Eternal Hope Paperback – October 15, 2018
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- Publisher : Franklin Classics (October 15, 2018)
- Language : English
- Paperback : 240 pages
- ISBN-10 : 0343198495
- ISBN-13 : 978-0343198497
- Item Weight : 11.3 ounces
- Dimensions : 6.14 x 0.51 x 9.21 inches
- Best Sellers Rank: #5,443,588 in Books (See Top 100 in Books)
- Customer Reviews:
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He wrote in the first chapter of this 1954 book, “Western humanity of today, at least in Europe, has entered a phase when it is feeling an acute and distressing need of breadth through the disappearance of hope. Everyone is becoming aware of this, to a greater and lesser degree… Why this is so, and how this situation has come about, and whether it is inevitable or whether there exists any way of escape from this pervading sense of hopelessness, is the object of this book.” (Pg. 7) He adds, “one must perhaps already say that the believe in progress was, but no longer is, the hope of humanity in our time. The two world wars and the rise of the totalitarian state have destroyed it… There is in fact no doubt that this hope, hope based upon self-confidence… was both historically and objectively a strange and unusual thing. Historically. In no other moment of culture or epoch of history has it existed. Only in Western Europe could it arise, because there the Christian faith afforded the presupposition for its existence… Belief in progress was only possible in Christian Western Europe, but only because in proportion as Christian faith declined the former arose as its distortion and substitute, its parasite. For it lived on the very powers which it destroyed.” (Pg. 10)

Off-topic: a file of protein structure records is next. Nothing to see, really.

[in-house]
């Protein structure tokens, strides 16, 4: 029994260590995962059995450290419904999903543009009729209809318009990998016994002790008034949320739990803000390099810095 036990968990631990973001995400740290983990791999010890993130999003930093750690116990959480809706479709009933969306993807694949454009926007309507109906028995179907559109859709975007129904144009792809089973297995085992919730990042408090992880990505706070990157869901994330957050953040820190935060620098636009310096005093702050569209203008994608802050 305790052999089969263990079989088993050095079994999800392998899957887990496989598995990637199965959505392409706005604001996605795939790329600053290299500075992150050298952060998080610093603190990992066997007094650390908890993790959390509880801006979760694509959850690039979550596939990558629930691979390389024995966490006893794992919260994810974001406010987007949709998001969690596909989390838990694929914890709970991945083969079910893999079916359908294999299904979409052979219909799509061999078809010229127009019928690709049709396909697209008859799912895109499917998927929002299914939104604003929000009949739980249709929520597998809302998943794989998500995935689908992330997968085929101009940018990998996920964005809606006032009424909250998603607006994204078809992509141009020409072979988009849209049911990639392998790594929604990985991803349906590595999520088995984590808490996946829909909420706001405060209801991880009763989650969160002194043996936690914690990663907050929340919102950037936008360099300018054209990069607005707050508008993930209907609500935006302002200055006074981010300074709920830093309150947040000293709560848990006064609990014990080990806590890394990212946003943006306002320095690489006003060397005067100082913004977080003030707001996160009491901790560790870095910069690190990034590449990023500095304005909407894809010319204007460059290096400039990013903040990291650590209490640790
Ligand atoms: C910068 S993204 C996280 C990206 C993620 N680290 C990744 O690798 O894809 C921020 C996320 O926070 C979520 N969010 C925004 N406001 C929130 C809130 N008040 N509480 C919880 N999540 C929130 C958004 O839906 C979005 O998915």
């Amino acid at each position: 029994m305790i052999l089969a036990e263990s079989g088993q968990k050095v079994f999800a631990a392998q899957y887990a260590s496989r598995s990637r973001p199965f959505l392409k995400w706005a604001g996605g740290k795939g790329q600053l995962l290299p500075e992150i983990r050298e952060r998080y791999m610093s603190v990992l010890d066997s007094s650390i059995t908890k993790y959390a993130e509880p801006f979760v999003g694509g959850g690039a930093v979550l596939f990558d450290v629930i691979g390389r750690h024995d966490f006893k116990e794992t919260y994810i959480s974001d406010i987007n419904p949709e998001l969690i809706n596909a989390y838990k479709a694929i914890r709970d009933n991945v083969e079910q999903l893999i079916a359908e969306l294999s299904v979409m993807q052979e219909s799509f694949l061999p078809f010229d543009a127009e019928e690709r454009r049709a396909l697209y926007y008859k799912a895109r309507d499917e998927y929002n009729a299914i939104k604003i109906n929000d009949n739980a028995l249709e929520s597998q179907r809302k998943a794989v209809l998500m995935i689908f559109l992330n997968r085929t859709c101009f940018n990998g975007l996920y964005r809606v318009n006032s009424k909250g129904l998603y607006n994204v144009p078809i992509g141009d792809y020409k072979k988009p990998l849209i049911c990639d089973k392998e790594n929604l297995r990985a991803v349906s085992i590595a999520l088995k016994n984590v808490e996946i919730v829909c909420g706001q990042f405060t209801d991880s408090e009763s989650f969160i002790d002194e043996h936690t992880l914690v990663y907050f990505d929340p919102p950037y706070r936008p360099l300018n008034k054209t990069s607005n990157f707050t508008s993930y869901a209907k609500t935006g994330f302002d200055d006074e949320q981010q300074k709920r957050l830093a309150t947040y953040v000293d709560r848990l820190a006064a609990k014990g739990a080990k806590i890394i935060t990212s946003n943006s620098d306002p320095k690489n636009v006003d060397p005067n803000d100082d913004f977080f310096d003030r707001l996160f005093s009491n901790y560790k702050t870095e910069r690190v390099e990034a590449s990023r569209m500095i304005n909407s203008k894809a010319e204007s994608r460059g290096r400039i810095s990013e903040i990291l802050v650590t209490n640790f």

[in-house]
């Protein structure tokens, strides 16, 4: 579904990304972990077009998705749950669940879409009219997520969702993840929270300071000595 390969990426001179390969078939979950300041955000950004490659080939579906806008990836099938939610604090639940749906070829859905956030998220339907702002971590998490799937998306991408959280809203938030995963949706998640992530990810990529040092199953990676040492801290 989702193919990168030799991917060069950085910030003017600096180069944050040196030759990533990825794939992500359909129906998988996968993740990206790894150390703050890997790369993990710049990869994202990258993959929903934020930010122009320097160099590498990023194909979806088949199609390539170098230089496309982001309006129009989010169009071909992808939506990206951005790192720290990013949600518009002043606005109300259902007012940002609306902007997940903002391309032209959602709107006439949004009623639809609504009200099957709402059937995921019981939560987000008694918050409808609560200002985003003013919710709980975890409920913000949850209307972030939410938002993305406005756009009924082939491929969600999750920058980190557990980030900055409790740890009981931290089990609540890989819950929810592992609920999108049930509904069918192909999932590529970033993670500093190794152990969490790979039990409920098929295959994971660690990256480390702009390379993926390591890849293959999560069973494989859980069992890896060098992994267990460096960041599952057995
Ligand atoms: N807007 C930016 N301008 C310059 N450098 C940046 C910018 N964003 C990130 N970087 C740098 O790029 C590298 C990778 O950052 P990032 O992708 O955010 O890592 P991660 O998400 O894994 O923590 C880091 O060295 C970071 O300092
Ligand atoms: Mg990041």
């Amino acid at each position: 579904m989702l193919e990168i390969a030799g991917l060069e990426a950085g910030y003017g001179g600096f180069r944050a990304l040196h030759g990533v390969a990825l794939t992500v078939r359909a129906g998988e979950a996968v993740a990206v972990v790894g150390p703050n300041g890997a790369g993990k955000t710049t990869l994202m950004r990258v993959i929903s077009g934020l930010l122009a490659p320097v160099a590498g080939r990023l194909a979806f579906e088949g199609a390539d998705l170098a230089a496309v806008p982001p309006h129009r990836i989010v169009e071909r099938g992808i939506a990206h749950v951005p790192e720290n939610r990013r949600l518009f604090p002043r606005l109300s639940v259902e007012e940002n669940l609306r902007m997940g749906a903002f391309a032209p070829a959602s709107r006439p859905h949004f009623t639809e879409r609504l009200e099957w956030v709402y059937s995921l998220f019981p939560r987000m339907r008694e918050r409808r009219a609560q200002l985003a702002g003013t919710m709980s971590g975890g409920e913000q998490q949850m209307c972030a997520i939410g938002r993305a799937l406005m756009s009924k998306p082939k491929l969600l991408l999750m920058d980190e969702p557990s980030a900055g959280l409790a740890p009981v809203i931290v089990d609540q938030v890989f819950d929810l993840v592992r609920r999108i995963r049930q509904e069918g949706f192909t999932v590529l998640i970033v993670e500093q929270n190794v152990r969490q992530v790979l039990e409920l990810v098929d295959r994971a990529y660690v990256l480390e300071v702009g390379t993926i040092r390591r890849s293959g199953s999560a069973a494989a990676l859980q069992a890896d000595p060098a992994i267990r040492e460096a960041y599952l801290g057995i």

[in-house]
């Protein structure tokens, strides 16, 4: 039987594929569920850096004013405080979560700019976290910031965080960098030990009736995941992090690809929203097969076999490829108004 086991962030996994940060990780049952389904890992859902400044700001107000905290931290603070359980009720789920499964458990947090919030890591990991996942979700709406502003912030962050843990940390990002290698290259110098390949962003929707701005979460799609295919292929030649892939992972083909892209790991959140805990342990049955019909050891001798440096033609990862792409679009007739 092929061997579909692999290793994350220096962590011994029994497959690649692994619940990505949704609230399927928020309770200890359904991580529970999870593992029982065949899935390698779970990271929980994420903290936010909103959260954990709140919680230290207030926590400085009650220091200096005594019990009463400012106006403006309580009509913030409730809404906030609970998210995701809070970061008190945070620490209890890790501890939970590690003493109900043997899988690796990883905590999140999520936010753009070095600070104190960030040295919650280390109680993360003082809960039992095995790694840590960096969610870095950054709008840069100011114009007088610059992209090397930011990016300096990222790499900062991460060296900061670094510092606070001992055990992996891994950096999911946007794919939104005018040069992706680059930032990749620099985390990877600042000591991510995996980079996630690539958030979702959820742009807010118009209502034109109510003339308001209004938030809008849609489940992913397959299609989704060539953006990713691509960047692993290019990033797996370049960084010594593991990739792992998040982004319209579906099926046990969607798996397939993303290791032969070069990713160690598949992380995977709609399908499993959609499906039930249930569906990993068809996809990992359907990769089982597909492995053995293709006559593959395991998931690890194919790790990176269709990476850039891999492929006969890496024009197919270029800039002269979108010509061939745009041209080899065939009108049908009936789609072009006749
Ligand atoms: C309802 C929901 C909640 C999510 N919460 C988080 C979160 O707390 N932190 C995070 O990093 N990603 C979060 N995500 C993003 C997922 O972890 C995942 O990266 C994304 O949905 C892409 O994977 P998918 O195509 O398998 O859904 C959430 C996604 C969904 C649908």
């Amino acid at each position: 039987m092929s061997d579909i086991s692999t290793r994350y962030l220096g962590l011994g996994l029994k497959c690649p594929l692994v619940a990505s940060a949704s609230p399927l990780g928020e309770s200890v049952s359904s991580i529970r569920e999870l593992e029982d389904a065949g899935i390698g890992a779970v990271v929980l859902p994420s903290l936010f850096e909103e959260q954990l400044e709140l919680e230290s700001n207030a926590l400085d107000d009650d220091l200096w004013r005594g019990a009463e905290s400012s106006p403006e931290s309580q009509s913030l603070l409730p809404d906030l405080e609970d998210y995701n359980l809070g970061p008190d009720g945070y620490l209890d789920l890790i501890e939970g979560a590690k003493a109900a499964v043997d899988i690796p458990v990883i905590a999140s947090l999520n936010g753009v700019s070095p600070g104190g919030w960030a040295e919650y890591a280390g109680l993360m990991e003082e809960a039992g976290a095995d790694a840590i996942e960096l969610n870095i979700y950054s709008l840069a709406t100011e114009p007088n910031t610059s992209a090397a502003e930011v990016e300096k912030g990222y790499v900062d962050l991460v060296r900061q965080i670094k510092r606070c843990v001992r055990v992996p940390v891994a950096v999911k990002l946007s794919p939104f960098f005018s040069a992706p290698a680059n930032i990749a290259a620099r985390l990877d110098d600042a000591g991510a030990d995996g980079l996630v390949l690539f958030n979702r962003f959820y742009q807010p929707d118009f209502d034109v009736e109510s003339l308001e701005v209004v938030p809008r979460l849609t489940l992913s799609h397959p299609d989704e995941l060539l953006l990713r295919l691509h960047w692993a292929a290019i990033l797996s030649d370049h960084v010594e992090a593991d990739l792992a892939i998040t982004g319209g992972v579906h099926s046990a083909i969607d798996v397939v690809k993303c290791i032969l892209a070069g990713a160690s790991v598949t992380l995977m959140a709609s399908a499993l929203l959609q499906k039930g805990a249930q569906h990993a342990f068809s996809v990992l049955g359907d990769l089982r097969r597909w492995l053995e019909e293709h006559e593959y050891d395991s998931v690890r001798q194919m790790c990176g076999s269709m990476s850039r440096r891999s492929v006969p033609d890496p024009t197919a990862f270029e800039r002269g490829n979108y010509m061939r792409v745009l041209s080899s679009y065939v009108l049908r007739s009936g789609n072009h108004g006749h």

He explains, “Let us then make a distinction between two kinds of hope: hope in the more sober and limited sense, implying a future so imminent and closely bound up with the present as to be hardly distinguishable from it, and, further, hope in the sense of something universal and all-embracing, gathering up the whole of life and the life of all far-reaching aims… Hence it is that even in a time like our own, when hope in the total, comprehensive, sense is on the decline or has even utterly vanished, life nevertheless goes on its way… each man works energetically … through for the most part without feeling the inspiration of any great hope, such as would embrace the future of humanity or his own individual life in its totality. We can muddle through without the help of the latter.” (Pg. 12-13)
He argues, “Obviously some greater power was needed than that of Graeco-Roman intelligence and culture if the fatal charm of the cosmic recurrence was to be shaken off. This power was found in the revelational faith of the Israelite-Christian tradition… this divine Creator … is guiding the world to the attainment of some goal. This cosmic goal…is essentially something new---consummation in eternity… For the first time in history there are men who live their lives through the inspiration of hope, men who… are able to look forward. This hope, this forward-looking attitude is to be the theme of this book. But it was first necessary to draw attention to the fact that the faith in progress … became possible solely through liberation from the thought of history as a circular movement, and that this liberation is due to Christianity alone.” (Pg. 16-17)
He observes, “Through this unity of faith and hope the revelation of the inscrutable Will of God in Jesus Christ becomes the answer to man’s deeply felt question as to the meaning of his existence; an answer which he himself if not capable of providing… The secret of the Christian hope is this, that it reveals an eternal purpose for the individual which is at the same time a purpose for humanity… the individual can attain his meaning and his goal only as a member of humanity in its consummation.” (Pg. 28-29)